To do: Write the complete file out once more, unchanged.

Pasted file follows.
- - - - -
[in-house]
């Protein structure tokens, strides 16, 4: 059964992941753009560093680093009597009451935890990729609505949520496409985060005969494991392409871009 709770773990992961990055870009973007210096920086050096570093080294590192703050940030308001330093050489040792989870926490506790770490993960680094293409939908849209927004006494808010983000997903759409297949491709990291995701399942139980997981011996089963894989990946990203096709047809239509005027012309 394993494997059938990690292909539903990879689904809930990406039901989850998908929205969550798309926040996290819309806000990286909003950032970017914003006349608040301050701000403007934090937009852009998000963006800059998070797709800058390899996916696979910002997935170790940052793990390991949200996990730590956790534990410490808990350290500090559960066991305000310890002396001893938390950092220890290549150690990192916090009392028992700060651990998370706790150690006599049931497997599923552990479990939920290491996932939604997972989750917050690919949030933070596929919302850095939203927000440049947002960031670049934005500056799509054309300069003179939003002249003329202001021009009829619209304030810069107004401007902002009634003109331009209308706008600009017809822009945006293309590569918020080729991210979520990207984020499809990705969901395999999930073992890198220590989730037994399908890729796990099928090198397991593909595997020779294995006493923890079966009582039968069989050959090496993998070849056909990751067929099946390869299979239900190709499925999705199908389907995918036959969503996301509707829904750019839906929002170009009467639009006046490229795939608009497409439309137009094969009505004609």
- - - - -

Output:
[in-house]
């Protein structure tokens, strides 16, 4: 059964992941753009560093680093009597009451935890990729609505949520496409985060005969494991392409871009 709770773990992961990055870009973007210096920086050096570093080294590192703050940030308001330093050489040792989870926490506790770490993960680094293409939908849209927004006494808010983000997903759409297949491709990291995701399942139980997981011996089963894989990946990203096709047809239509005027012309 394993494997059938990690292909539903990879689904809930990406039901989850998908929205969550798309926040996290819309806000990286909003950032970017914003006349608040301050701000403007934090937009852009998000963006800059998070797709800058390899996916696979910002997935170790940052793990390991949200996990730590956790534990410490808990350290500090559960066991305000310890002396001893938390950092220890290549150690990192916090009392028992700060651990998370706790150690006599049931497997599923552990479990939920290491996932939604997972989750917050690919949030933070596929919302850095939203927000440049947002960031670049934005500056799509054309300069003179939003002249003329202001021009009829619209304030810069107004401007902002009634003109331009209308706008600009017809822009945006293309590569918020080729991210979520990207984020499809990705969901395999999930073992890198220590989730037994399908890729796990099928090198397991593909595997020779294995006493923890079966009582039968069989050959090496993998070849056909990751067929099946390869299979239900190709499925999705199908389907995918036959969503996301509707829904750019839906929002170009009467639009006046490229795939608009497409439309137009094969009505004609």